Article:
a second gear securely mounted about the drive shaft, the second gear being operatively interconnected to the first gear so that a rotation of the second gear is transmitted to the first gear and vice versa, the second gear being rotatable along a first direction corresponding to a raising of the sectional door and along an opposite second direction corresponding to a lowering of the sectional door;
a driving link mounted about the drive shaft and being rotatably movable therealong between a first position where the driving link is away from the second gear and a second position where the driving link is operatively secured against the second gear and where further rotation of the driving link biases the second gear to rotate along the first direction; and
actuating means for rotating the driving link about the drive shaft, operating the driving link between the first and second positions, and driving the second gear along the first and second directions when the driving link is in the second and first positions respectively.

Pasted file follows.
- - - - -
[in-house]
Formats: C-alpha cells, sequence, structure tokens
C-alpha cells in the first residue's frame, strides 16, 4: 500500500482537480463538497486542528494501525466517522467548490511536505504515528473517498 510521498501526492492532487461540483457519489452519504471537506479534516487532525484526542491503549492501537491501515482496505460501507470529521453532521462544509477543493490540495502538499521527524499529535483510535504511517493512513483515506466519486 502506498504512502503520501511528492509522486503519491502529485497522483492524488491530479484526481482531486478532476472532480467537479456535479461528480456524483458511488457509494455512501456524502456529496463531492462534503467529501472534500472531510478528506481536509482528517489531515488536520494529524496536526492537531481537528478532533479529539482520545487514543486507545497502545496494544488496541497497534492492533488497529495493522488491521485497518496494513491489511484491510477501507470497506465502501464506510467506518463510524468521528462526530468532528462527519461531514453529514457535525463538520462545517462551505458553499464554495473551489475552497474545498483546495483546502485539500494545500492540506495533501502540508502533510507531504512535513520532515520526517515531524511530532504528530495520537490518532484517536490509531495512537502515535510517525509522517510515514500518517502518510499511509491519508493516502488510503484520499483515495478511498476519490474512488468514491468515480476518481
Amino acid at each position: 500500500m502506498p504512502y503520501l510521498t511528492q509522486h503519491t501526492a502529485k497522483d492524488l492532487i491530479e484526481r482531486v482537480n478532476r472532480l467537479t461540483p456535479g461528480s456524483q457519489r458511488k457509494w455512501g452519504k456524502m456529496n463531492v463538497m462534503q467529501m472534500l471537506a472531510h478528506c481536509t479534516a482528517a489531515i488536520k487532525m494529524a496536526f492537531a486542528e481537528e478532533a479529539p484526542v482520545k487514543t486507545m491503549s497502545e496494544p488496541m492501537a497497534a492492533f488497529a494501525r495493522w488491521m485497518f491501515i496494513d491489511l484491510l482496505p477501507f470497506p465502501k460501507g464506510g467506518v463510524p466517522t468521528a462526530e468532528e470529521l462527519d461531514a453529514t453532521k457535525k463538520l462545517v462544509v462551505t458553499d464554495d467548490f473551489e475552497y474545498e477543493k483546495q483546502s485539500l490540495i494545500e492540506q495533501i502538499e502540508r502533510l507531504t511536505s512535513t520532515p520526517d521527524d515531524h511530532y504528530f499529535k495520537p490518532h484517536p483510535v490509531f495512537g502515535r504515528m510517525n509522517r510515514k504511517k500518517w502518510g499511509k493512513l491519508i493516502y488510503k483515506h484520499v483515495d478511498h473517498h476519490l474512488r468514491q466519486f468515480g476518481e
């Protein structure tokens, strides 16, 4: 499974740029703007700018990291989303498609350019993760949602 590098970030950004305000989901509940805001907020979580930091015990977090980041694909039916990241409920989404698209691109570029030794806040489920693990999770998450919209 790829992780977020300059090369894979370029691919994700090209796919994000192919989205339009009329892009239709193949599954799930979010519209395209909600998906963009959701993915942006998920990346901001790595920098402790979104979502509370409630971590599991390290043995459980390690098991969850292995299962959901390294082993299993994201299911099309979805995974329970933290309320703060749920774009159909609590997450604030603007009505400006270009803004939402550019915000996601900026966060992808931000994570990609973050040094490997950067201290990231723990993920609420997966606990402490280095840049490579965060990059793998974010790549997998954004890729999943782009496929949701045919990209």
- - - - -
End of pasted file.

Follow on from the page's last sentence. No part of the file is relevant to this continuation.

2. A drive mechanism according to claim 1, wherein the drive mechanism comprises a first ratchet assembly for blocking rotation of the second gear along the second direction when the driving link is in the second position.
3. A drive mechanism according to claim 2, wherein the first ratchet assembly comprises a ratchet gear and a pawl arm positioned and sized to cooperate with said ratchet gear, the ratchet gear being mounted about the drive shaft between the driving link and the second gear and being rotatably movable therealong, the ratchet gear being rotatable about the driving shaft when the driving link is in the first position and being securely clamped between the driving link and the second gear when the driving link is the second position so as to be blocked by the pawl arm when the second gear is rotated along the second direction by the first gear.
4. A drive mechanism according to claim 3, wherein the drive shaft comprises a threaded portion and wherein the driving link and the ratchet gear are threadedly mounted about said portion and movable therealong.